Google has bowed to pressure from privacy regulators and will slash the amount of identifying information it holds on hundreds of millions of web surfers who use its internet search engine each day. The move comes as concerns continue to mount over the volume of potentially identifying data that search engines, advertisers and internet service providers collect on individuals while they're online.
It is also the second time in little more than a year that Google has been forced to modify its information management policies in response to concerns from regulators and privacy groups.
Google announced the decision in a letter to European Union privacy regulators and said it would render information anonymous that was stored in its search logs after nine months, instead of after the existing 18-month period.
The logs contain details of each search query entered into Google and the internet protocol addresses that identify individual computers used to conduct the searches.
Google has argued repeatedly that analysing the information stored in the logs allows it to improve the performance of its search engine but in March last year it capped the length of time the identifying information was stored to 18 months.
Under the new policy Google will sever links between search queries and IP addresses after nine months.
"We will make this change worldwide," Google's global privacy counsel Peter Fleischer wrote in the letter, which Google published through its corporate blog.
In an accompanying blog post on Tuesday, Google said that advances in technology were allowing it to reduce the length of time it held identifying data but the company again expressed concerns that the changes would stifle its ability to improve its search engine.
Google also asserted that "anonymising" data would limit its ability to spot fraudulent activity and argued that there were limits to the benefits of anonymising data held in search logs.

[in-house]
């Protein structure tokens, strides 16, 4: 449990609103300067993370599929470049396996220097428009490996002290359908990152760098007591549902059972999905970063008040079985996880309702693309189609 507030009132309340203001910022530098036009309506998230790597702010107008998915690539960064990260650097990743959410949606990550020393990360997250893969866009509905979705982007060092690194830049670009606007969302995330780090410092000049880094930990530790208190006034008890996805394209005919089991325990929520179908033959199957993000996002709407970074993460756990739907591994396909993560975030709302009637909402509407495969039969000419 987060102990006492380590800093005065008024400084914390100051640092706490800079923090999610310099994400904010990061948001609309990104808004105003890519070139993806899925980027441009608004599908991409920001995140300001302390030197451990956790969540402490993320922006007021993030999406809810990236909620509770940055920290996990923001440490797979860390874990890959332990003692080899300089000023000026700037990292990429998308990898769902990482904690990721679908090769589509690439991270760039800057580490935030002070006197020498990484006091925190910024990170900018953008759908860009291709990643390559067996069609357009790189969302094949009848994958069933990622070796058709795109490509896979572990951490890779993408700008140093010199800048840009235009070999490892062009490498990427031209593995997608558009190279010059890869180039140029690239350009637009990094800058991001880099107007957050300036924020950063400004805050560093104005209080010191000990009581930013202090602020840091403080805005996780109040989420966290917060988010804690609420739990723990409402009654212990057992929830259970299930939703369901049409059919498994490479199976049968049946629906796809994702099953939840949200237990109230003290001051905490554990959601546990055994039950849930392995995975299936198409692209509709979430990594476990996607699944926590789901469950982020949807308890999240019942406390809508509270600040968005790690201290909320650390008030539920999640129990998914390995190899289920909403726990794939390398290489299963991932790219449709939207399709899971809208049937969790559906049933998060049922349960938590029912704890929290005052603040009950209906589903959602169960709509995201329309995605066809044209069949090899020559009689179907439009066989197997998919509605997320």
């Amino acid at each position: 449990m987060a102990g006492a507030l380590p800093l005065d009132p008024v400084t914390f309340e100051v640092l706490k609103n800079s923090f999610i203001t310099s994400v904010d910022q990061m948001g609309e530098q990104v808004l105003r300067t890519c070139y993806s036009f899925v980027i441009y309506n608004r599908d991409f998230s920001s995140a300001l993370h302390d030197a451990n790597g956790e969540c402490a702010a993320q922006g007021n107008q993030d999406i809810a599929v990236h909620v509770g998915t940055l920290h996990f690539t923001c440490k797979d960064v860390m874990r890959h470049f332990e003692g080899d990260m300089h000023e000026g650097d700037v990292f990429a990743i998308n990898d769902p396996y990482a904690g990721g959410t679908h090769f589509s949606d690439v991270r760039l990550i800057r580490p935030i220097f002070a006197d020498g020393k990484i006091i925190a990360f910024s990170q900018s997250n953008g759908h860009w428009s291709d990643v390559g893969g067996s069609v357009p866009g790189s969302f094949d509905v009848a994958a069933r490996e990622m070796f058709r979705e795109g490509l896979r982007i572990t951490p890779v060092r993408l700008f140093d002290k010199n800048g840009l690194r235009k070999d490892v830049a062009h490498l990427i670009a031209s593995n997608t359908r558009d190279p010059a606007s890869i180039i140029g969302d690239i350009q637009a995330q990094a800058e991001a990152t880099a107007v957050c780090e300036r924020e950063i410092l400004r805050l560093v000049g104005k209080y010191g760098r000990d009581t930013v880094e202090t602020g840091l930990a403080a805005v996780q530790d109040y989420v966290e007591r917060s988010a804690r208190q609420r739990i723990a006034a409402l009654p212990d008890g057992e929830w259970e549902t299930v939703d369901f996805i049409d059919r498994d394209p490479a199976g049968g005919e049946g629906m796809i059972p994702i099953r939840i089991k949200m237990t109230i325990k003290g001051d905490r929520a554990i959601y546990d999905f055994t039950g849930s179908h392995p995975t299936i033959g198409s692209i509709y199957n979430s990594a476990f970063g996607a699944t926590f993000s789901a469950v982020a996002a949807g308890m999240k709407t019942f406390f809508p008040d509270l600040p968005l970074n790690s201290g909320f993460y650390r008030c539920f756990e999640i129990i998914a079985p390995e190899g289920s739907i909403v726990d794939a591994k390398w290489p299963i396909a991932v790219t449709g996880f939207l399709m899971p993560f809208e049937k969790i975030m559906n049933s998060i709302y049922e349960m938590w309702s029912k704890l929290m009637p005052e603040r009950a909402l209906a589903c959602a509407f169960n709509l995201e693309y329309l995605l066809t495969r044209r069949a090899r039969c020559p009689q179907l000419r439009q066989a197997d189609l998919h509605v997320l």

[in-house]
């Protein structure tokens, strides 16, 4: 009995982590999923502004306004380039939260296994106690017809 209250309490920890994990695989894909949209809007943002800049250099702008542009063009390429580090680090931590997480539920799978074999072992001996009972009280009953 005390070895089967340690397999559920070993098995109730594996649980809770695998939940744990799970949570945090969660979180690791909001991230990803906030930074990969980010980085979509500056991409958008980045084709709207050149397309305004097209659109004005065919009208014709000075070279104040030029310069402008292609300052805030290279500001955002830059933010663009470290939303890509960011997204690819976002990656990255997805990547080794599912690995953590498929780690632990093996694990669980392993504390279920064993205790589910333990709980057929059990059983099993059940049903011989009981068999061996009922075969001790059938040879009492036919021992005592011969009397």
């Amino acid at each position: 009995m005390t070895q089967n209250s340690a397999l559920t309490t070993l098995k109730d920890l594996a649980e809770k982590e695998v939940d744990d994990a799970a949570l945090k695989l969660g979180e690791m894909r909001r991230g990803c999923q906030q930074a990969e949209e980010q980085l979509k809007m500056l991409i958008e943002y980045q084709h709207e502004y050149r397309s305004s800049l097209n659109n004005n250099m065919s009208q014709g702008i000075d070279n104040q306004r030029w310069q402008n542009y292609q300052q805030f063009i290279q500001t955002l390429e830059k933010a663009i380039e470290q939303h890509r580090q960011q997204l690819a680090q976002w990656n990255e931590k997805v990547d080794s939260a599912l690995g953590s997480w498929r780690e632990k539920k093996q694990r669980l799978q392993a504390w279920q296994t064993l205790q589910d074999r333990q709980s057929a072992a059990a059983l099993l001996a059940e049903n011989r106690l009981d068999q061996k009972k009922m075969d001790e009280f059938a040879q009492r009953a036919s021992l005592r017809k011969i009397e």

"While we're glad this will bring some additional improvement in privacy, we're also concerned about the potential loss of security, quality and innovation that may result from having less data," Mr Fleischer wrote in the blog post.
"As the period prior to anonymisation gets shorter, the added privacy benefits are less significant and the utility lost from the data grows.
"So, it's difficult to find the perfect equilibrium between privacy on the one hand, and other factors, such as innovation and security, on the other."
Privacy advocates have long voiced concerns over the amount of information Google holds about the many millions of web surfers who use its search engine and applications, such as Gmail.
However, Google has argued that consumers are willing to sacrifice some privacy in return for access to products and services.
Nevertheless, concerns continue to build over the amount of information internet companies and advertisers are collecting on individuals as they track the activity of people moving about the web.
- For the second time in a year, Google has had to cap data life in response to privacy concerns.
- It will 'anonymise' user data after nine months instead of 18 months.
- It says this will compromise quality.
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